Cardiovascular diseases (CVDs) are expected to be the fastest growing chronic illnesses between 2007 and 2017, growing at 9.5% annually, and accounting for the second largest number of non-communicable diseases (NCDs) patients after mental illnesses in India, according to an Assocham-Deloitte joint study.
The report titled ‘Cardiovascular diseases in India’, released a day ahead of the World Heart day (September 29), reveals that CVDs accounted for around one-fourth of all deaths in India in 2008. A more worrying fact is that the incidences of CVDs have gone up significantly for people between the ages 25 and 69 to 24.8 per cent, which means we are losing more productive people to these diseases.
Between 2007 and 2017, India is projected to cumulatively lose USD 236.6 billion because of heart disease, stroke, and diabetes, shaving 1 per cent off the GDP. In 2000, in the age group of 35 to 64, India lost 9.2 million years of productive life (PYLLs), almost six times the figure for US, noted the study.
India is not just the diabetes capital of the world with more than 50 million patients, it also has the highest prevalence of metabolic syndrome and obesity – 20 million Indians are obese today with 70 million projected by 2025; 20% of Indians suffer from hypertension.
Further, in the absence of any national program for prevention and management of CVDs, it is expected to increase to 17.9 million PYLLs by 2030, more than nine times the corresponding figure for the US, adds the paper.
While releasing the ASSOCHAM study its Secretary General, Mr. D S Rawat said, “Inactive lifestyle, lack of exercise and poor eating habits are making millions of urban Indians face a high risk of heart disease.” Majority of them are overweight and prone to heart attacks and other cardiovascular problems due to unhealthy blood pressure, cholesterol or blood sugar levels.
The growth of heart diseases is dependent on a number of interlinked factors such as aging, changing lifestyles and food habits, and other rapidly evolving socioeconomic determinants across developing nations, reveals the ASSOCHAM-Deloitte findings.
All these factors together create a domino effect, resulting in increased incidence of cardiovascular diseases. Socioeconomic determinants like improved access to healthcare, higher income levels and globalization, and urbanization drive increases in CVD risk factors.
Around 14% of Indians smoke daily, and increasingly younger people are taking up smoking. Smoking is a major cause of atherosclerosis, and doubles the chances of mortality from heart diseases.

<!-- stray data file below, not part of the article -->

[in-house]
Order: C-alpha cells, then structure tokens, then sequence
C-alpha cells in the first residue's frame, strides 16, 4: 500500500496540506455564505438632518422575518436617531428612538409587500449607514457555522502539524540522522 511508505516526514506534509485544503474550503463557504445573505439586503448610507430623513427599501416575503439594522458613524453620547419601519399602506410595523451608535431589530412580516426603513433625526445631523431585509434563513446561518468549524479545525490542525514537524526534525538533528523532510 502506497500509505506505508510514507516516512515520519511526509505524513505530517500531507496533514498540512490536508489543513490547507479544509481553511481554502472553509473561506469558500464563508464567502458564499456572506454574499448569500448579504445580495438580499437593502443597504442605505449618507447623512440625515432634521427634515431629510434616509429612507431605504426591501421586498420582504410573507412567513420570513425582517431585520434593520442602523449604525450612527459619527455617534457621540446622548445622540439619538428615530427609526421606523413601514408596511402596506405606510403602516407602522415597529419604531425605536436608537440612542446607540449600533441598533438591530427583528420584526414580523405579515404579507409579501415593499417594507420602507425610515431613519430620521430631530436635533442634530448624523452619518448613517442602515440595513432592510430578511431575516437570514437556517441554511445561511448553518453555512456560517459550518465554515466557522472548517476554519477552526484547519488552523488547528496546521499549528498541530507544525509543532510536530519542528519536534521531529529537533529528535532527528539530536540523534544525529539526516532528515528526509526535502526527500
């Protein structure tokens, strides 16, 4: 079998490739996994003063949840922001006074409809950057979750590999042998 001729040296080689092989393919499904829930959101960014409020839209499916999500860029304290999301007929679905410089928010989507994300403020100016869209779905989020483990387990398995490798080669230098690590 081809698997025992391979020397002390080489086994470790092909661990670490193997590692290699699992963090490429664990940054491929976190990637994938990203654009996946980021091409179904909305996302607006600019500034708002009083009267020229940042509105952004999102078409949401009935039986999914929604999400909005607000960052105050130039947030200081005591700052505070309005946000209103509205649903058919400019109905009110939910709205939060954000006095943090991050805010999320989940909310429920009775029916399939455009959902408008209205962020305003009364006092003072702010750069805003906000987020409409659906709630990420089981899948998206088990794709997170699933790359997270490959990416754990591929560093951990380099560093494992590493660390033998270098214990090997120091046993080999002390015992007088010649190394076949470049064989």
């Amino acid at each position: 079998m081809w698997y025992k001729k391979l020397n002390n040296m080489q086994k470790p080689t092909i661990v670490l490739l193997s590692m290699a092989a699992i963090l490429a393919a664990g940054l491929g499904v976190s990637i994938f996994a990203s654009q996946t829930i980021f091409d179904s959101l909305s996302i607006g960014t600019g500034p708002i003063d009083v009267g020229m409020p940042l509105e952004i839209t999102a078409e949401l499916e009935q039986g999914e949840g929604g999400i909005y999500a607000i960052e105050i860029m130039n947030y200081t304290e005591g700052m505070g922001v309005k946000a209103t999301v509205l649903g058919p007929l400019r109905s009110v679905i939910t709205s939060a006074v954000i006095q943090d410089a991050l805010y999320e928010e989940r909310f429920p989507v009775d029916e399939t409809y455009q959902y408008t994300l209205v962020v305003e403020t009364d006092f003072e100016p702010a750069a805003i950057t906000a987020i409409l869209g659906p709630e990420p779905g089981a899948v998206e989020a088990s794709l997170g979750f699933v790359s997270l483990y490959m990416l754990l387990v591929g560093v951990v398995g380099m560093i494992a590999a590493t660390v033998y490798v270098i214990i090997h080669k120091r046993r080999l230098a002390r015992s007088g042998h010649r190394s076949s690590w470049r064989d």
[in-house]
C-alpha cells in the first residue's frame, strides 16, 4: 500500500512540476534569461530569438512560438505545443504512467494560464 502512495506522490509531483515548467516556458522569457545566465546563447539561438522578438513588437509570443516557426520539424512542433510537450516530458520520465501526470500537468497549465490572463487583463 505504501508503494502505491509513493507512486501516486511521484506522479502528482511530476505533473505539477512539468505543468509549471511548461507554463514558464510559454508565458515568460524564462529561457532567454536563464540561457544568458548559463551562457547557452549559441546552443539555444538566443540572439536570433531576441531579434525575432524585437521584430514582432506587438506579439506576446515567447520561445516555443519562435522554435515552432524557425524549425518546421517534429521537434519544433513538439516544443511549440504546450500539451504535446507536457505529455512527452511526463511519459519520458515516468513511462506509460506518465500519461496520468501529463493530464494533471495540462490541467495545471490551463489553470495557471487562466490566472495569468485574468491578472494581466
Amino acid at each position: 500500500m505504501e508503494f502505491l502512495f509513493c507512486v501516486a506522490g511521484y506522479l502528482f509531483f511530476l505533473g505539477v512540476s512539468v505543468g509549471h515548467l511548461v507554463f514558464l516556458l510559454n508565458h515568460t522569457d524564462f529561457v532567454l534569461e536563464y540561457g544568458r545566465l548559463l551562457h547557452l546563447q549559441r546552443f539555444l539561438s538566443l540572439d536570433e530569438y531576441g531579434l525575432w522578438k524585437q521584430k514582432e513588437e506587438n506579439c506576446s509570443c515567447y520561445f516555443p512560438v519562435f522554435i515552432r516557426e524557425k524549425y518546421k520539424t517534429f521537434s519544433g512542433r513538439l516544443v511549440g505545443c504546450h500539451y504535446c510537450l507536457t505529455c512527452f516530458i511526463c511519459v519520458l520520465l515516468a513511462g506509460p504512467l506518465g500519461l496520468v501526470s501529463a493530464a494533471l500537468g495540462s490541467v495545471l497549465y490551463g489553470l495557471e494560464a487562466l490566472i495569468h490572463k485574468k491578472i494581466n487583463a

As per the results, smoking alone is estimated to be responsible for 22 per cent of cardiovascular diseases in industrialized countries, and for the vast majority of some cancers and chronic respiratory diseases. Eighty percent of coronary heart diseases, 90 percent of type II diabetes and one-third of cancers can be prevented by maintaining proper diets, increasing exercise and stop smoking, adds the paper.
Mr. Rawat further said that taking up corporate wellness program improves chronic and lifestyle diseases of India Inc. The benefits of a workplace wellness program, improve presenteeism, Control/reduces escalating health care costs, improve productivity, increases employee loyalty and reduces attrition rate, employees leading healthy lifestyles tend to take lower sick leaves with improved work performance and increased productivity that reduces overall costs of the organisation.
India faces a challenge of shortage of trained healthcare personnel at all levels, and especially in the rural areas. There is only about one doctor for every 1700 people in India and it faces a more than 60% shortfall of specialists at the CHC level. India produces less than 30,000 doctors every year and there is a shortfall of about 600,000 doctors and 1,000,000 nurses to reach the WHO recommended standard of 1 doctor every 1000 people.
The situation is even grimmer when it comes to cardiology; India trains only about 150 cardiologists every year17, and the number is not enough given the disease burden. There is a shortage of adequately trained specialists, nurses and technicians for cardiology to cater to the masses for preventive health check-ups, interventions and disease management.
Inequitable access to healthcare delivery has been a key issue with the Indian healthcare system. Public healthcare infrastructure for cardiology is inefficient and inadequate too. Around 60% of the hospitals in India are located in the urban areas and cater to only 30% of the population. Only 13% of the rural population has access to a primary healthcare facility and less than 10% to a hospital.
“In the cardiology industry, product innovation is underway with the introduction of new equipment and drugs. What is needed is the localization of innovation, keeping in mind the Indian ground realities”, said Mr. Rawat.
The global cost of cardiovascular diseases (CVDs) is expected to exceed USD 20 trillion between 2010-2030, out of which around 45% would be due to productivity loss from disability, premature death, or absenteeism,
Some other key findings:
· By age 45, if your CVD risk is 40 per cent, at 65 it jumps to 80 per cent
· Men will suffer from CVD at a greater rate than women between now and 2035